Americans for Constitutional Action on the Ford Years

Gerald Ford will probably be one of the forgotten presidents as more time passes by, as he had one of the shortest terms in presidential history and wasn’t even elected to the office! This is too bad because Ford was a good guy and he was more than a placeholder president.

In 1974, the Congressional Republicans get hammered in the midterms, providing a difficult environment for the unelected President Ford who wishes to both heal the nation and hold the line on spending in the face of stagflation. The young liberal Democratic freshmen, known colloquially as the “Watergate Babies”, make their presence felt promptly as the driving forces in the ousters of committee chairman F. Edward Hebert (D-La.), William R. Poage (D-Tex.), and Wright Patman (D-Tex.). The former two are outed for being too conservative and the latter over alleged infirmity. This signals, as I have written in the past, that seniority alone does not make for committee chairmanships, and this pushes the party more towards liberalism, a trend that has only accelerated. The new Congress pushes a lot of liberal legislation, much of which entails spending over what the president wants. Ford stands as a fiscal conservative. He opposes legislation regarding strip mining, spending $6.5 billion on aiding ailing railroads, funding public works for job creation, childcare services, agriculture, and spending for the Labor-HEW Department. Ford also opposes tax reductions without budget caps, a vintage conservative position as of late. He stands for the free market as well in his support for deregulating oil prices, but this would not happen until the Reagan Administration. On foreign policy and military policy conservatism, Ford is for partial lifting of an embargo on Turkey, opposes more Congressional oversight over U.S. international arms sales, and is against postponing the development of B-1 Bombers. On the liberal side supports pay increases for government, foreign aid, energy conservation legislation, and bailing out New York City. His scores are:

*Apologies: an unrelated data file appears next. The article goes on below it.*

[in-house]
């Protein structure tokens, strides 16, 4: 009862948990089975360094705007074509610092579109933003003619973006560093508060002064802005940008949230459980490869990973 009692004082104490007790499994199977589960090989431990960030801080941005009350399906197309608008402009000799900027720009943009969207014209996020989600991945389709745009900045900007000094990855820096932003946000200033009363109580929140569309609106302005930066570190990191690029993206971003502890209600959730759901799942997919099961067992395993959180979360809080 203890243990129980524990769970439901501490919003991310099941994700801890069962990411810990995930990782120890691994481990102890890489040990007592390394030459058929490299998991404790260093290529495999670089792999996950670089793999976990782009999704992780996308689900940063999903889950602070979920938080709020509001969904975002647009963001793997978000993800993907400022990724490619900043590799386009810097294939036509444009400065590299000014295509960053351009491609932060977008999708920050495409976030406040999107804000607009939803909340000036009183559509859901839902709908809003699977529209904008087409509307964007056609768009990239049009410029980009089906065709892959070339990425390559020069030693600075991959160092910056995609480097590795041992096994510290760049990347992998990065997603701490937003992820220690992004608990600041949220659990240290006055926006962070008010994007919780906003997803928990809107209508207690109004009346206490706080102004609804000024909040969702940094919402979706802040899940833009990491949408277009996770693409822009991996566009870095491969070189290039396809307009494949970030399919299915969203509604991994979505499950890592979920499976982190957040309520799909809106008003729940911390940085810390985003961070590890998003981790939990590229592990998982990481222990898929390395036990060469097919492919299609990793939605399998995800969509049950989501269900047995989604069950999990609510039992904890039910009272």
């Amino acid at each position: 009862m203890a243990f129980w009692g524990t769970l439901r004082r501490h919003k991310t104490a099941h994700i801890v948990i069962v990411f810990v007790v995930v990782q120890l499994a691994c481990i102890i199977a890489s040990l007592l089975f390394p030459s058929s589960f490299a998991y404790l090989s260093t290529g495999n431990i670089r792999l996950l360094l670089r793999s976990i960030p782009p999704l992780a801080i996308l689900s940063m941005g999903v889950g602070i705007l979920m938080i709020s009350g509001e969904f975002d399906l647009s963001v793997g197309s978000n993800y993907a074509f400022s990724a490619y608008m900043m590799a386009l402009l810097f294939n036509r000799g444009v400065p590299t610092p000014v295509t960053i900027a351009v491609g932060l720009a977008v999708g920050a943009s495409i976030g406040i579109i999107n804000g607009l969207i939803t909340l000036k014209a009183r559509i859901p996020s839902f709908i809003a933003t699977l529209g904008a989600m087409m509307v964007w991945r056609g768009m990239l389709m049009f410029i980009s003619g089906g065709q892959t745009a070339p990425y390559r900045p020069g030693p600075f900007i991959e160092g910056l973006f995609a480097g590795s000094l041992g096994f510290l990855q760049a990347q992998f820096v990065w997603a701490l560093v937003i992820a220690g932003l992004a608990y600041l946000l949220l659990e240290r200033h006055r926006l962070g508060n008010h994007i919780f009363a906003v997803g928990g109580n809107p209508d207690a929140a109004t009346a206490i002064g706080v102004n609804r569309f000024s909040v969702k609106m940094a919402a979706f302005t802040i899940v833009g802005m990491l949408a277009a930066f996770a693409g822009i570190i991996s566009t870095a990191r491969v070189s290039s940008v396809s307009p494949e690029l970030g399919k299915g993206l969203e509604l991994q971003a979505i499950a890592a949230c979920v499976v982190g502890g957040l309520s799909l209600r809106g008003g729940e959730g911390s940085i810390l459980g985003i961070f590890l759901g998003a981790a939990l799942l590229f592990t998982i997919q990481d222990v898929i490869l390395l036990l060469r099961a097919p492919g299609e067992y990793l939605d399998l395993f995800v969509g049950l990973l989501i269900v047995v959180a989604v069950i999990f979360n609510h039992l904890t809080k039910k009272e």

1975 (House) – 73%

1976 (House) – 100%

1975 (Senate) – 80%

1976 (Senate) – 89%

Congress

100% in 1975:


House:


Rousselot, R-Calif.
Burgener, R-Calif.
Symms, R-Idaho
Crane, R-Ill.
Hutchinson, R-Mich.
Robinson, R-Va.

Senate:


Goldwater, R-Ariz.


100% in 1976:


House:


Steiger, R-Ariz.
Clawson, R-Calif.
Kelly, R-Fla.
Symms, R-Idaho
Hansen, R-Idaho
Montgomery, D-Miss.
Latta, R-Ohio
Hall, D-Tex.
Poage, D-Tex.

Senate:

Fannin, R-Ariz.
McClure, R-Idaho
Curtis, R-Neb.
Helms, R-N.C.
Bartlett, R-Okla.
Thurmond, R-S.C.
Scott, R-Va.
Hansen, R-Wyo.

ACA-Index Basis for 94th Congress:

ACA Scoresheets for:

1975 (House)

1975 (Senate)

1976 (House)

1976 (Senate)

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